Select Page

By Mrs. Debbie Selengut

Rosh Chodesh Tammuz

To My Dear Kallas, עמו”ש

Firstly, a guten chodesh!  Welcome to summer, and a change of pace for many of us!

I want to share something I learned a number of years ago that has helped me immeasurably, in so many areas of my life.

It’s called the STEAR cycle, and if we can learn to apply it over and over again, we will see how it transforms our interactions with people, the way we look at our day, our mood, and our level of joy.

Here we go:

 S– is for Situation. We have a situation. A situation is anything outside of our control. Neutral, and independent of me. The weather, the President, someone banging their car into mine, my water heater breaking. The bus not showing up. My Shabbos company cancelling. The milk is spoiled. My child waking up with fever. It’s simply a situation.

T– is for Thought. A thought is a sentence that pops up in my mind. Thoughts appear in my mind all day, millions of thoughts. What a gorgeous day, or, ugh, rain. The President is making terrible decisions, oh no! Another dent in the door, or no big deal…. That water heater was so old, I’m so grateful that it lasted as long as it did, or, this is not what I needed now, how can he have fever TODAY??? We have to be aware that thoughts are coming up all day, every day.

E– stands for Emotion. One word that describes how I am feeling. Happy, frustrated, scared, overwhelmed, confused, irate, embarrassed, concerned, sad, undervalued…. We might be feeling a few things, but what is the primary emotion? Emotions are feelings because we can actually feel them in our bodies.

AApproach. The actions or the set of actions I will take. There are different ways to go here. Action, reaction, inaction. What am I going to do next? Have a conversation with that person? Speak gently? Fly off the handle? Write a letter? Set up a meeting? Buy them a present? Change my plans? Call the plumber? Clean up the mess? I can also decide that the best way to go is inaction. I don’t do anything.

R– is for Results. Results are what happens based on my actions, reaction, or inaction. Can adjusting my approach bring about a better result? Usually-yes!

Let’s plug this in a scenario:

I have an appointment and I cannot find my car keys- that’s the situation.

Here is the tipping point, because what I think, my thoughts, are going to determine the trajectory of this situation.

I can think calmly, “where would they be, where was I last, what jacket was I wearing yesterday, what bags did I bring in?”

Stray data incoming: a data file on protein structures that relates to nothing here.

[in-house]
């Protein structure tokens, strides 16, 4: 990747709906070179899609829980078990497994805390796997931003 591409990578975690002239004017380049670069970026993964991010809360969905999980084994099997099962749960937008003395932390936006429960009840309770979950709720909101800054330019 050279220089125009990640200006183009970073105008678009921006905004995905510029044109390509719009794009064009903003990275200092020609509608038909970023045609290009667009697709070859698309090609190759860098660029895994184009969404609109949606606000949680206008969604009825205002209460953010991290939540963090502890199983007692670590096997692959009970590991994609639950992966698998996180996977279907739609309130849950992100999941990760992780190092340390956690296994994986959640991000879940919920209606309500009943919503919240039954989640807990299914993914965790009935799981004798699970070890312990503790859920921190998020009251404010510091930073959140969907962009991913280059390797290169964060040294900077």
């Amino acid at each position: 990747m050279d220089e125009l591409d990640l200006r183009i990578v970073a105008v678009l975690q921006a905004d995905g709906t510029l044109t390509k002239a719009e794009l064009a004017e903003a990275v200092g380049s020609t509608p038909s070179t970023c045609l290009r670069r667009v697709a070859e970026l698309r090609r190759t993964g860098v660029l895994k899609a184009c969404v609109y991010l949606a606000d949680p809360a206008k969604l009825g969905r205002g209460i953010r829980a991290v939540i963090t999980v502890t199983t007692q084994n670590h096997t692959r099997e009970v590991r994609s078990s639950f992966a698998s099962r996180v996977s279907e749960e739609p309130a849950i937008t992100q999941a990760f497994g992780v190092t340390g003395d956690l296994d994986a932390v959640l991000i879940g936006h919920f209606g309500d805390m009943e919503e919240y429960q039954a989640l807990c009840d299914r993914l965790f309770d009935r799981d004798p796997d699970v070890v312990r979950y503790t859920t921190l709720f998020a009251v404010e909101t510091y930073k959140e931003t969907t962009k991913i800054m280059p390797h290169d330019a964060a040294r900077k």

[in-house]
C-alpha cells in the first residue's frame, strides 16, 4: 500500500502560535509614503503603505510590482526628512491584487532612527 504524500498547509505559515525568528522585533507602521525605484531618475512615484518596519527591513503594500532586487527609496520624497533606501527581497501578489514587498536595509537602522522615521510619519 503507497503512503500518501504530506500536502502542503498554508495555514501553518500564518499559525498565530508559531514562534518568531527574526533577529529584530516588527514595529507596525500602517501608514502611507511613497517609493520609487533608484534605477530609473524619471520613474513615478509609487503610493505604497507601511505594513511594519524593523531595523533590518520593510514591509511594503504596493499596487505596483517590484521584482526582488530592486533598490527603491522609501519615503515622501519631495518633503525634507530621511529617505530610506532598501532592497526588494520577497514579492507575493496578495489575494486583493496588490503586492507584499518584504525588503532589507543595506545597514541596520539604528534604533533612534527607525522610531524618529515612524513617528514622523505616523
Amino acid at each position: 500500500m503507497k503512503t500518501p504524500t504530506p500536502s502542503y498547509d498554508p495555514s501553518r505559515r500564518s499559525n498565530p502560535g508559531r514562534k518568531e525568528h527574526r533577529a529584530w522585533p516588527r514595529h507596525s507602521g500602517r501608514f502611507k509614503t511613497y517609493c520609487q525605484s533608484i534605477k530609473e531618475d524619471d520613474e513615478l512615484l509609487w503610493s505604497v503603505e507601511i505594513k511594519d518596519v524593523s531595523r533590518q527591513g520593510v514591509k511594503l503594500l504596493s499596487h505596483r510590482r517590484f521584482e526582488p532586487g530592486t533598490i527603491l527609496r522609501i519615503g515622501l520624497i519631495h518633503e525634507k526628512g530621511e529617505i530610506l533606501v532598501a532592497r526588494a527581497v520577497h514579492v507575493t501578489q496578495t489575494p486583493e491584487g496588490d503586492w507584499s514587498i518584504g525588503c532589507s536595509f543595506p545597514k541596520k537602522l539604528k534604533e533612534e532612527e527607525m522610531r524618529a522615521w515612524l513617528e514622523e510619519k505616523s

Or, I can think, “My husband, daughter, son etc.…definitely took them and didn’t put them back, I’m sure of that!” Or, I can think, “I am such a scatterbrain, I cannot keep track of anything….” Those thoughts are going to lead to my emotions.

Am I calm, and possibly thinking of other options to get to my appointment? Am I angry (and getting angrier by the second…?) Am I upset with myself, and thinking self-deprecating thoughts? Am I frustrated with myself or with another person? That emotion is going to determine my action, reaction or inaction.

Will I call a car service? Will I reschedule my appointment, will I call my husband at work (and either ask sweetly (?) If he knows where the keys are, will I wake up my teenage daughter sweetly (?) and ask her if she knows where the keys are…  will I yell at someone?  will I finally make a spare set of keys?

And all of this leads to the result.

The thoughts determine the emotion, which determines the action, which creates the result. This is not about controlling situations. I cannot control situations.

But I can learn to control my thoughts, and when I do, I am often able to control the result.

What’s difficult about this, is that it puts a lot of responsibility squarely on my shoulders, and what’s great about this, is it puts responsibility squarely on my shoulders.

Instead of feeling out of control, and victimized by many situations, I can bring them to better conclusions.

This concept speaks to me. I am a terrible spectator.

Although it demands of me, it helps me tremendously in creating the tone of my day, and the quality of my relationships.

Wishing you a wonderful month,

Mrs. Debbie Selengut